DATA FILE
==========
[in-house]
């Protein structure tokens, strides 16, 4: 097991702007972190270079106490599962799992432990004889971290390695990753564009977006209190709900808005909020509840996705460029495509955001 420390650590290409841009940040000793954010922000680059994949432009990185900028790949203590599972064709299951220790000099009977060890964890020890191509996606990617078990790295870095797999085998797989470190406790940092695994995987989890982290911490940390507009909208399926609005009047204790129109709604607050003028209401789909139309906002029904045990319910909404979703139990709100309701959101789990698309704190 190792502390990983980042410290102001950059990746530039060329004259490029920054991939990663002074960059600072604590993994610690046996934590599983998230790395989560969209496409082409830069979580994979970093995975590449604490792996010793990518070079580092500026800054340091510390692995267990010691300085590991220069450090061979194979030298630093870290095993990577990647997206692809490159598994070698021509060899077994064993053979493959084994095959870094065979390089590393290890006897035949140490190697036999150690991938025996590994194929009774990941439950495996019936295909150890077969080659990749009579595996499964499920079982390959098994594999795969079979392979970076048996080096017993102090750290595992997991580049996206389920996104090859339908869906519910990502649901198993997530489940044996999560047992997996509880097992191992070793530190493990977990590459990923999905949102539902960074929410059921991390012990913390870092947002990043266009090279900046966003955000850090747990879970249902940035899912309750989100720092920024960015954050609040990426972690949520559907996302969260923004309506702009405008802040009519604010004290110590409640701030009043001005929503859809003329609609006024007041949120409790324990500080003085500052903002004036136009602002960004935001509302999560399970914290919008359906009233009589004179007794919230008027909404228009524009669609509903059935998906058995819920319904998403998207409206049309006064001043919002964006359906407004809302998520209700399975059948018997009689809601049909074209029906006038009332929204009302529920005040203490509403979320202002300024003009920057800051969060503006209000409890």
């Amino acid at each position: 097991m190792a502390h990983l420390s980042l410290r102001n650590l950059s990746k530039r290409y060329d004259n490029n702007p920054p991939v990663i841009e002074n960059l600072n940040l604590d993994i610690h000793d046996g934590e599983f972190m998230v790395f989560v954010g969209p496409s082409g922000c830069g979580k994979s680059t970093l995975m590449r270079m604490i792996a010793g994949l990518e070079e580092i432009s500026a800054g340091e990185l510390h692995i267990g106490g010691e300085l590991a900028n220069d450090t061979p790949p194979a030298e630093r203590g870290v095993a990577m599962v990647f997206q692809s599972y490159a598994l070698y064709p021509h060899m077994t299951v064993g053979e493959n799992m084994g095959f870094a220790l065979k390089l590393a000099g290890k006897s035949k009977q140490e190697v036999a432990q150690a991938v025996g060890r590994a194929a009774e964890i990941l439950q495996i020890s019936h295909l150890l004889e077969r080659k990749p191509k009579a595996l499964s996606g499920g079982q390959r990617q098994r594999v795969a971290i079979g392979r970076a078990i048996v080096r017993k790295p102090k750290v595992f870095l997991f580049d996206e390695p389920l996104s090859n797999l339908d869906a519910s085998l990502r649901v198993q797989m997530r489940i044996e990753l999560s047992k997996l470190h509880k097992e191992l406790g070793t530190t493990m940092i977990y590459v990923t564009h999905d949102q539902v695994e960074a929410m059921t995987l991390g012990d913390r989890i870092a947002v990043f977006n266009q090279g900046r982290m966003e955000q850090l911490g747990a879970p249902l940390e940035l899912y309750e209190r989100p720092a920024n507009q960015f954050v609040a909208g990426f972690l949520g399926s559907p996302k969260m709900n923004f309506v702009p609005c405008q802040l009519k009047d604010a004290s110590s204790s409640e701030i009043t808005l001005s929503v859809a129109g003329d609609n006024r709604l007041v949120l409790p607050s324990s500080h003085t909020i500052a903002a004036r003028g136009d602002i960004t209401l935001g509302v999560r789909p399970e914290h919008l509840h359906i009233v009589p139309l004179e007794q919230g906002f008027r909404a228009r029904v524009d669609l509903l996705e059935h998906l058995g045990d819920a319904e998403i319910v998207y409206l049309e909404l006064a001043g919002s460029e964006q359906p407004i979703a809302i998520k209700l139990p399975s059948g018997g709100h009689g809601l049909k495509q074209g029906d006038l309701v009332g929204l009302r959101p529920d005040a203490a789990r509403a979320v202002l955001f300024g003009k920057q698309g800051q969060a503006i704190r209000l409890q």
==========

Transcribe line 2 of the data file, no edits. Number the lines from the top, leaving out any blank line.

């Protein structure tokens, strides 16, 4: 097991702007972190270079106490599962799992432990004889971290390695990753564009977006209190709900808005909020509840996705460029495509955001 420390650590290409841009940040000793954010922000680059994949432009990185900028790949203590599972064709299951220790000099009977060890964890020890191509996606990617078990790295870095797999085998797989470190406790940092695994995987989890982290911490940390507009909208399926609005009047204790129109709604607050003028209401789909139309906002029904045990319910909404979703139990709100309701959101789990698309704190 190792502390990983980042410290102001950059990746530039060329004259490029920054991939990663002074960059600072604590993994610690046996934590599983998230790395989560969209496409082409830069979580994979970093995975590449604490792996010793990518070079580092500026800054340091510390692995267990010691300085590991220069450090061979194979030298630093870290095993990577990647997206692809490159598994070698021509060899077994064993053979493959084994095959870094065979390089590393290890006897035949140490190697036999150690991938025996590994194929009774990941439950495996019936295909150890077969080659990749009579595996499964499920079982390959098994594999795969079979392979970076048996080096017993102090750290595992997991580049996206389920996104090859339908869906519910990502649901198993997530489940044996999560047992997996509880097992191992070793530190493990977990590459990923999905949102539902960074929410059921991390012990913390870092947002990043266009090279900046966003955000850090747990879970249902940035899912309750989100720092920024960015954050609040990426972690949520559907996302969260923004309506702009405008802040009519604010004290110590409640701030009043001005929503859809003329609609006024007041949120409790324990500080003085500052903002004036136009602002960004935001509302999560399970914290919008359906009233009589004179007794919230008027909404228009524009669609509903059935998906058995819920319904998403998207409206049309006064001043919002964006359906407004809302998520209700399975059948018997009689809601049909074209029906006038009332929204009302529920005040203490509403979320202002300024003009920057800051969060503006209000409890």